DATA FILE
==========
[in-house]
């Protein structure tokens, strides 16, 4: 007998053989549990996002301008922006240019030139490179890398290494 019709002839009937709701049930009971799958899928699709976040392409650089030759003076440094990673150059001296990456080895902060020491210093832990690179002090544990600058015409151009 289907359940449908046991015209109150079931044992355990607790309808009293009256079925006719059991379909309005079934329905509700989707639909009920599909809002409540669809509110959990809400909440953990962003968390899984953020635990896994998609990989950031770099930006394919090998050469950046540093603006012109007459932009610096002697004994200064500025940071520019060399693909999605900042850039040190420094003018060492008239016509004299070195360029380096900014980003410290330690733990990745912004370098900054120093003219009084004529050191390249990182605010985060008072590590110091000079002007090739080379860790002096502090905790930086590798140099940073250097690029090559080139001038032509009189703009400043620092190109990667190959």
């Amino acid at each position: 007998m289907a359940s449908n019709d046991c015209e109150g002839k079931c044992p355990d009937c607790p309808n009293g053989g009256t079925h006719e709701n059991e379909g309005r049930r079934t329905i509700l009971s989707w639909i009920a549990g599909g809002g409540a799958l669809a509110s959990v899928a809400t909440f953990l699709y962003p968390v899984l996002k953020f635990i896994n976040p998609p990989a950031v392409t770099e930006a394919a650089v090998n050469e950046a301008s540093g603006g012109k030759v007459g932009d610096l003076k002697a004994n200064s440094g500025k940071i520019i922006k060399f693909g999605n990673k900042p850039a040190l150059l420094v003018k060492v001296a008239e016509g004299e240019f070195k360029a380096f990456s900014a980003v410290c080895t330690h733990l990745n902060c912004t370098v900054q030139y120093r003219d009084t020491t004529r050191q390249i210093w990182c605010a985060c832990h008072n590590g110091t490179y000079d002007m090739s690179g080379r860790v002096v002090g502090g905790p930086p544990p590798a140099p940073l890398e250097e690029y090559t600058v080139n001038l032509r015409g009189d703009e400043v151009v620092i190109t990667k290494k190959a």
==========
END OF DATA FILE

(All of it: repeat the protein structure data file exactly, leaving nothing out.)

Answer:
[in-house]
């Protein structure tokens, strides 16, 4: 007998053989549990996002301008922006240019030139490179890398290494 019709002839009937709701049930009971799958899928699709976040392409650089030759003076440094990673150059001296990456080895902060020491210093832990690179002090544990600058015409151009 289907359940449908046991015209109150079931044992355990607790309808009293009256079925006719059991379909309005079934329905509700989707639909009920599909809002409540669809509110959990809400909440953990962003968390899984953020635990896994998609990989950031770099930006394919090998050469950046540093603006012109007459932009610096002697004994200064500025940071520019060399693909999605900042850039040190420094003018060492008239016509004299070195360029380096900014980003410290330690733990990745912004370098900054120093003219009084004529050191390249990182605010985060008072590590110091000079002007090739080379860790002096502090905790930086590798140099940073250097690029090559080139001038032509009189703009400043620092190109990667190959």
């Amino acid at each position: 007998m289907a359940s449908n019709d046991c015209e109150g002839k079931c044992p355990d009937c607790p309808n009293g053989g009256t079925h006719e709701n059991e379909g309005r049930r079934t329905i509700l009971s989707w639909i009920a549990g599909g809002g409540a799958l669809a509110s959990v899928a809400t909440f953990l699709y962003p968390v899984l996002k953020f635990i896994n976040p998609p990989a950031v392409t770099e930006a394919a650089v090998n050469e950046a301008s540093g603006g012109k030759v007459g932009d610096l003076k002697a004994n200064s440094g500025k940071i520019i922006k060399f693909g999605n990673k900042p850039a040190l150059l420094v003018k060492v001296a008239e016509g004299e240019f070195k360029a380096f990456s900014a980003v410290c080895t330690h733990l990745n902060c912004t370098v900054q030139y120093r003219d009084t020491t004529r050191q390249i210093w990182c605010a985060c832990h008072n590590g110091t490179y000079d002007m090739s690179g080379r860790v002096v002090g502090g905790p930086p544990p590798a140099p940073l890398e250097e690029y090559t600058v080139n001038l032509r015409g009189d703009e400043v151009v620092i190109t990667k290494k190959a």